Stocks resumed their end-of-summer slump as concerns about inflation and interest rates were compounded by a dismal earnings outlook from Sears, Roebuck and Co.
The Dow Jones industrial average fell 94.67 to close at 10,843.21, having worked its way back from a loss of 205 points earlier in the session.
Broader indicators also closed lower. The Standard & Poor's 500-stock index fell 11.96, to 1319.11, and the Nasdaq composite index fell 16.56, to 2734.24.
Stocks tumbled as a slew of bad news hit Wall Street a day before the scheduled release of the government's August employment report. Above all, investors were rattled by continuing fears that the Federal Reserve has not yet completed its efforts to ward off inflation by raising interest rates.
Those fears escalated today as Federal Reserve governor Edward Kelley told Market News International it would be premature to assume the Fed will wait until next year to raise rates again.
A Labor Department report offered potential justification for higher rates. The government said the growth of American workers' productivity slowed considerably in the spring, while labor costs jumped sharply.
That bad news sent the yield on the 30-year Treasury bond climbing. Bonds are especially sensitive to inflation.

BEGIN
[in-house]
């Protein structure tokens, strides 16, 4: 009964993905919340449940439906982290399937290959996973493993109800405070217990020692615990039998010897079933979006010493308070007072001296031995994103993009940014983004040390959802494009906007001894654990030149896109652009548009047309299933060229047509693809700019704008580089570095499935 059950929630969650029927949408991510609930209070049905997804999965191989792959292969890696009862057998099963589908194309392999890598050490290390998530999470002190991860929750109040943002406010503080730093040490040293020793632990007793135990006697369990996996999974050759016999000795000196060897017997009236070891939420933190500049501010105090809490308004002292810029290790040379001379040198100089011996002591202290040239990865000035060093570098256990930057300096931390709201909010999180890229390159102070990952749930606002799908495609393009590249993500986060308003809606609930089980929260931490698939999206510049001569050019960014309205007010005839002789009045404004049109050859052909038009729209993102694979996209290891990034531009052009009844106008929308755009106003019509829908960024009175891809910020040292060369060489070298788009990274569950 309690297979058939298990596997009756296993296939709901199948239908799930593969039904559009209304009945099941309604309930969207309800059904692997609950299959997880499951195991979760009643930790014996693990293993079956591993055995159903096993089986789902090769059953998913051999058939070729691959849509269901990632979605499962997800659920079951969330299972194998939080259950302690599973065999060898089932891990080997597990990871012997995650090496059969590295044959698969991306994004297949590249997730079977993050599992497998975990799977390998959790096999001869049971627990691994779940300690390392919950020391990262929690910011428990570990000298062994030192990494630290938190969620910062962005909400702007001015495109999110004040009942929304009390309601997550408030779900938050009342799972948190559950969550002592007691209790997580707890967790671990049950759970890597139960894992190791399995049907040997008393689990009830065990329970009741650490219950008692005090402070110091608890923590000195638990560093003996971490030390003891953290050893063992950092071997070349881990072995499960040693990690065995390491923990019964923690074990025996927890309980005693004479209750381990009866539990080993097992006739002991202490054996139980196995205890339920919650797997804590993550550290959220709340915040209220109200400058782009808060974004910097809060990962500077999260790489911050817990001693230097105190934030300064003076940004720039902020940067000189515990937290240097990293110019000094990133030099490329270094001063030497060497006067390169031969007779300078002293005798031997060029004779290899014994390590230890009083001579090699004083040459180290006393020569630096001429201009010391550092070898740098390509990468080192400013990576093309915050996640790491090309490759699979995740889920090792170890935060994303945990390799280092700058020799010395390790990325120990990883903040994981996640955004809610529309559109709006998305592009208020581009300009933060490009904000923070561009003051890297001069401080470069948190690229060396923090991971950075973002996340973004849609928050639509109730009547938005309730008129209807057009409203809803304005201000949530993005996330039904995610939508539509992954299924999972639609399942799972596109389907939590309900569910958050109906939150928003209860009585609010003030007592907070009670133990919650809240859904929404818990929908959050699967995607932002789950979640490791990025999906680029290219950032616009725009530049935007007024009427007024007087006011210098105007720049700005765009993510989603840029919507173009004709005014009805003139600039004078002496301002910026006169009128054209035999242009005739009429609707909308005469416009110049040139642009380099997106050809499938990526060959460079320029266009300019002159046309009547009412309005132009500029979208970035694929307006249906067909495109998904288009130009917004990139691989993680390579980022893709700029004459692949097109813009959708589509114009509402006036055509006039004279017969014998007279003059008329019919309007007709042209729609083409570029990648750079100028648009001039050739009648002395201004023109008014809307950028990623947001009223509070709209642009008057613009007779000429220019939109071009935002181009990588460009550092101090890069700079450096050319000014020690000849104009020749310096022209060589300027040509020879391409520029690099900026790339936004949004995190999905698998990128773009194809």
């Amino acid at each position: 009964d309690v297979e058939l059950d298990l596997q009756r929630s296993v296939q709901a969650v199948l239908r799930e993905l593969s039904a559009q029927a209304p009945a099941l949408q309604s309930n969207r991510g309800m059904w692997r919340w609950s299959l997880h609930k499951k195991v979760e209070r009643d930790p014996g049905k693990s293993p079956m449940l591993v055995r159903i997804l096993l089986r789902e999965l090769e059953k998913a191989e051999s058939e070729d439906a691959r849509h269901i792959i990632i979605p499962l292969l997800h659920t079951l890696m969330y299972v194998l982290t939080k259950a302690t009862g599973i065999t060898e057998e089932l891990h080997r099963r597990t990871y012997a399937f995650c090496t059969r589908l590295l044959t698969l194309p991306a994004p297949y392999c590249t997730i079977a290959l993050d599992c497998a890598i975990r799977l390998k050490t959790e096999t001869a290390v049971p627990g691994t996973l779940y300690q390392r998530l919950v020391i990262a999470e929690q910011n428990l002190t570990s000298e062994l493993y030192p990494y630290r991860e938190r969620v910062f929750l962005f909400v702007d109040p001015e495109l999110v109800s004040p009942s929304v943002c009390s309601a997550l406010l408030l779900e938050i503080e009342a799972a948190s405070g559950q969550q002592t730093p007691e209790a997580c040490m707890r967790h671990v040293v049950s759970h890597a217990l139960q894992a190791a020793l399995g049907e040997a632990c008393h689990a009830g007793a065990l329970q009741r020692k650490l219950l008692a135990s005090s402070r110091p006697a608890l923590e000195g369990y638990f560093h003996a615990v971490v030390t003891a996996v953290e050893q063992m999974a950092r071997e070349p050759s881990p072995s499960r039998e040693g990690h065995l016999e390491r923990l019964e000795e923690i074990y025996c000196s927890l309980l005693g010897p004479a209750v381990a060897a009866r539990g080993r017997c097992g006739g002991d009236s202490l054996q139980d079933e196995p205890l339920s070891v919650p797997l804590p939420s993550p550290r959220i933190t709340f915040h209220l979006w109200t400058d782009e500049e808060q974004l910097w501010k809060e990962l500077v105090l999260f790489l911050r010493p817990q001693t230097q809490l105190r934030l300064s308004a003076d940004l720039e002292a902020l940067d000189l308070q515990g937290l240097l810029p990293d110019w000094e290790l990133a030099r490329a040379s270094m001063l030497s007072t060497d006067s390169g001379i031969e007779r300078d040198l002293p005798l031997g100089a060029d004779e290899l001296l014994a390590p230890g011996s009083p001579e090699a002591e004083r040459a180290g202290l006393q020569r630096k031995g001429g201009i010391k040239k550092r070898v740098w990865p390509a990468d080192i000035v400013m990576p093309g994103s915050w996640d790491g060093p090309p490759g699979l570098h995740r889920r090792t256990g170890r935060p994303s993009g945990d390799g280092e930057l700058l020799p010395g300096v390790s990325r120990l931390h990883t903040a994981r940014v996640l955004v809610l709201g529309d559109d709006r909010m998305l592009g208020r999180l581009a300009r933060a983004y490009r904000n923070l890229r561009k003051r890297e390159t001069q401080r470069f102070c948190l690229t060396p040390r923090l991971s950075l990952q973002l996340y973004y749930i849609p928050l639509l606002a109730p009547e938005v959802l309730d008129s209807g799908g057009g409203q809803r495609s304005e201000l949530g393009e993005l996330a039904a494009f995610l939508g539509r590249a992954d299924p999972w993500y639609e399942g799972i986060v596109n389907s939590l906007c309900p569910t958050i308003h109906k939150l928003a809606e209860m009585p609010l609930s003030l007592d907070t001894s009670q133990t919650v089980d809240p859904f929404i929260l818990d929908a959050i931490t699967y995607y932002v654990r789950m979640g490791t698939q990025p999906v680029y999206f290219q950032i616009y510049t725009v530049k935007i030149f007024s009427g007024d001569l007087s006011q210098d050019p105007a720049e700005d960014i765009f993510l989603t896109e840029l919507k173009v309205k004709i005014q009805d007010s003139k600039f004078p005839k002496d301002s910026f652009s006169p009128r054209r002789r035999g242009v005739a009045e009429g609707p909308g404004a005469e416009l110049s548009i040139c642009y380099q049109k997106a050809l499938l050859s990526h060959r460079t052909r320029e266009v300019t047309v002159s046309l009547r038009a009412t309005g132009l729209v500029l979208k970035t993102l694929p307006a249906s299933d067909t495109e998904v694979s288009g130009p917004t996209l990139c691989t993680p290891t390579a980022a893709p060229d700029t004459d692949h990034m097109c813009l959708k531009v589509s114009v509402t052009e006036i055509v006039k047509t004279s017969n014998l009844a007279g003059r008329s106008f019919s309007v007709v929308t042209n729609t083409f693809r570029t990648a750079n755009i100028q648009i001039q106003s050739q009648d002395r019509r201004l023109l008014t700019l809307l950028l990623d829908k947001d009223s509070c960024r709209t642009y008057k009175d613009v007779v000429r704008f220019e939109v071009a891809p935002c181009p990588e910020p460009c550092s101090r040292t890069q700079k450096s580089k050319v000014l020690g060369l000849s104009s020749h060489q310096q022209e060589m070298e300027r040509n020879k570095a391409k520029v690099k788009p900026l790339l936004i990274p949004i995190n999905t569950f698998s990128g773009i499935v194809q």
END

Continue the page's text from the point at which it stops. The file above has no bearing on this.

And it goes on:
The market was also on guard in advance of the employment report, due out before the start of trading Friday.
Sears weighed heavily on the Dow, falling 3-9/16, to 33 5/8, after saying its third-quarter net income will come in at 63 cents to 67 cents a share, well below analysts' forecast of 82 cents.
Other major retailers also fell as the warning from Sears sparked fears that other retailers will begin to falter. Best Buy plunged 10-9/16, to 61 3/8, after reporting that sales from stores open at least a year--a widely followed gauge of retail strength--rose 11.1 percent in the latest quarter. The increase met analysts' expectations but was not as steep as gains from a year earlier.
The Dow's financial services companies also fell. J.P. Morgan fell 3-11/16, to 125-15/16, and American Express fell 3, to 136. Banks and brokerages are often the first companies to feel the pinch of higher interest rates, because lending volume generally shrinks as it becomes more expensive to borrow money.